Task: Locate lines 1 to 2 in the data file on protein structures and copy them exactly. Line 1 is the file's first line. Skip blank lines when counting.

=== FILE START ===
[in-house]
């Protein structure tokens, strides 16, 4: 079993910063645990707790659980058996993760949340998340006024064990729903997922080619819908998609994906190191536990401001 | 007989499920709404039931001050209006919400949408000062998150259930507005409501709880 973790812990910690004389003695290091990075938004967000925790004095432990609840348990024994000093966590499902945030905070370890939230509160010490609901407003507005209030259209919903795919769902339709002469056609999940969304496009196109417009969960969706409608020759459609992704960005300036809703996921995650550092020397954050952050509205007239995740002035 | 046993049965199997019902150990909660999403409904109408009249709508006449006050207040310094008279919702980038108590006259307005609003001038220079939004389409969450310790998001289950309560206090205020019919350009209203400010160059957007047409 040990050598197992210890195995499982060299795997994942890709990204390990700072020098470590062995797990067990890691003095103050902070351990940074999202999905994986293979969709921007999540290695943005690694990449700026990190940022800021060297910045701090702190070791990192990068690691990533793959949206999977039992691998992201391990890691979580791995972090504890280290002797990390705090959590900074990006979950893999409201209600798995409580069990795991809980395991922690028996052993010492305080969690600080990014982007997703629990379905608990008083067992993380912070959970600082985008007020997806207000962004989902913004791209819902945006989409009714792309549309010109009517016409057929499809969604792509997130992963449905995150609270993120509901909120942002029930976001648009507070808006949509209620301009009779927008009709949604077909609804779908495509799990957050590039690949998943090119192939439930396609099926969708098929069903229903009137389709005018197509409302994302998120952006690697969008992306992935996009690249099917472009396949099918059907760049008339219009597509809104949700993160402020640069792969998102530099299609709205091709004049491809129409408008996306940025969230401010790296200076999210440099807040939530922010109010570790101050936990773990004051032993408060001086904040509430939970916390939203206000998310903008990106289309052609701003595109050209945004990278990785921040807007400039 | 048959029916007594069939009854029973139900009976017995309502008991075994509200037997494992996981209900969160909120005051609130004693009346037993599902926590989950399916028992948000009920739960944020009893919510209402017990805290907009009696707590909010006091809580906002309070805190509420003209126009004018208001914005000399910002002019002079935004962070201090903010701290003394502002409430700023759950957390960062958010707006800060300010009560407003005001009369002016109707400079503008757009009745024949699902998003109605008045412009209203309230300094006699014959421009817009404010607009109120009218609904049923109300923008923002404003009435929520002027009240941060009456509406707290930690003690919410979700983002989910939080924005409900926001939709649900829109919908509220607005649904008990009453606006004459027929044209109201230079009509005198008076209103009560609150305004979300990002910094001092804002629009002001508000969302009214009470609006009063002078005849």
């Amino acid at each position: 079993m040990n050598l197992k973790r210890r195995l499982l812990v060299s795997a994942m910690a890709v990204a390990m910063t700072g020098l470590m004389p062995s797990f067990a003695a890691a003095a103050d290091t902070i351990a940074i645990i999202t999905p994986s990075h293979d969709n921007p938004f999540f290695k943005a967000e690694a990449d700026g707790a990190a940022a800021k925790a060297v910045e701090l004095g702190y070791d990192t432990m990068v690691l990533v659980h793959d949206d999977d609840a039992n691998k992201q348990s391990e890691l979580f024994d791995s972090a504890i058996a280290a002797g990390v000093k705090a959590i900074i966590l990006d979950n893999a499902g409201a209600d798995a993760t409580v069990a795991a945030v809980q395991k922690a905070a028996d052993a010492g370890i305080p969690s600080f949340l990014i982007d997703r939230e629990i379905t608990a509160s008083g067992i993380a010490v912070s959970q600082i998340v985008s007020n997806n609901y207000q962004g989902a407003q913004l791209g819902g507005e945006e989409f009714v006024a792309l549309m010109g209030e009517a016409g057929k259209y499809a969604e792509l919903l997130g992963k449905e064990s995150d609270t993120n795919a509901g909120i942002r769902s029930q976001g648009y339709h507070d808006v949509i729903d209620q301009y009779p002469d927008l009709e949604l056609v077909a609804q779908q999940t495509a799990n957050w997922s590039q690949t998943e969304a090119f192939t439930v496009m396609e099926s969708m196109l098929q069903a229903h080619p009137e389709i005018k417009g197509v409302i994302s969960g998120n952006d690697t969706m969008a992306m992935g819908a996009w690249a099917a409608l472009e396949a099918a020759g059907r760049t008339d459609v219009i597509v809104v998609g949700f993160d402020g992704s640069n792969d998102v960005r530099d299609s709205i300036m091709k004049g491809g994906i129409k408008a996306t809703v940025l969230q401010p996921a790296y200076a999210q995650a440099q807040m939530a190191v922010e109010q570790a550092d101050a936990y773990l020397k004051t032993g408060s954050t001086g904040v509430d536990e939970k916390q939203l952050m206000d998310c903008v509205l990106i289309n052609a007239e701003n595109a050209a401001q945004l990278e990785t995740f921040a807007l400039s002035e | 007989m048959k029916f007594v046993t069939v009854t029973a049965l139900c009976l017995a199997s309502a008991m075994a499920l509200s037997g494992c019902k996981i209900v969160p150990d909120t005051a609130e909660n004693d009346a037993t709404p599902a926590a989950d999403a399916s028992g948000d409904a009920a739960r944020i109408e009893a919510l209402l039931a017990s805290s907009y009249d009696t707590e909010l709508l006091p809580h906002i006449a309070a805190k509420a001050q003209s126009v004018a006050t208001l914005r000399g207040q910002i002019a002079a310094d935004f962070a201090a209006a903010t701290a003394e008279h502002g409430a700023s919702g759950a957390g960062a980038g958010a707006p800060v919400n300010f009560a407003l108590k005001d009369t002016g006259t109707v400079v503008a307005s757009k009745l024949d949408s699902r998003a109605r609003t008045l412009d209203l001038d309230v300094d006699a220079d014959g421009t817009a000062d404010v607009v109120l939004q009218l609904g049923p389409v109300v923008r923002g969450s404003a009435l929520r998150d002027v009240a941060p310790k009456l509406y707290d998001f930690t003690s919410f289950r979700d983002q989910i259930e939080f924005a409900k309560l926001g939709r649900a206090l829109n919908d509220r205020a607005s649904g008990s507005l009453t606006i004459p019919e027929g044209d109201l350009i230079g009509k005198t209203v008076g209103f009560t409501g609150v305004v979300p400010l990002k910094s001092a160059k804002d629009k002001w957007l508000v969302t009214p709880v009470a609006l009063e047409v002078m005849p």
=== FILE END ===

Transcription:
[in-house]
């Protein structure tokens, strides 16, 4: 079993910063645990707790659980058996993760949340998340006024064990729903997922080619819908998609994906190191536990401001 | 007989499920709404039931001050209006919400949408000062998150259930507005409501709880 973790812990910690004389003695290091990075938004967000925790004095432990609840348990024994000093966590499902945030905070370890939230509160010490609901407003507005209030259209919903795919769902339709002469056609999940969304496009196109417009969960969706409608020759459609992704960005300036809703996921995650550092020397954050952050509205007239995740002035 | 046993049965199997019902150990909660999403409904109408009249709508006449006050207040310094008279919702980038108590006259307005609003001038220079939004389409969450310790998001289950309560206090205020019919350009209203400010160059957007047409 040990050598197992210890195995499982060299795997994942890709990204390990700072020098470590062995797990067990890691003095103050902070351990940074999202999905994986293979969709921007999540290695943005690694990449700026990190940022800021060297910045701090702190070791990192990068690691990533793959949206999977039992691998992201391990890691979580791995972090504890280290002797990390705090959590900074990006979950893999409201209600798995409580069990795991809980395991922690028996052993010492305080969690600080990014982007997703629990379905608990008083067992993380912070959970600082985008007020997806207000962004989902913004791209819902945006989409009714792309549309010109009517016409057929499809969604792509997130992963449905995150609270993120509901909120942002029930976001648009507070808006949509209620301009009779927008009709949604077909609804779908495509799990957050590039690949998943090119192939439930396609099926969708098929069903229903009137389709005018197509409302994302998120952006690697969008992306992935996009690249099917472009396949099918059907760049008339219009597509809104949700993160402020640069792969998102530099299609709205091709004049491809129409408008996306940025969230401010790296200076999210440099807040939530922010109010570790101050936990773990004051032993408060001086904040509430939970916390939203206000998310903008990106289309052609701003595109050209945004990278990785921040807007400039 | 048959029916007594069939009854029973139900009976017995309502008991075994509200037997494992996981209900969160909120005051609130004693009346037993599902926590989950399916028992948000009920739960944020009893919510209402017990805290907009009696707590909010006091809580906002309070805190509420003209126009004018208001914005000399910002002019002079935004962070201090903010701290003394502002409430700023759950957390960062958010707006800060300010009560407003005001009369002016109707400079503008757009009745024949699902998003109605008045412009209203309230300094006699014959421009817009404010607009109120009218609904049923109300923008923002404003009435929520002027009240941060009456509406707290930690003690919410979700983002989910939080924005409900926001939709649900829109919908509220607005649904008990009453606006004459027929044209109201230079009509005198008076209103009560609150305004979300990002910094001092804002629009002001508000969302009214009470609006009063002078005849």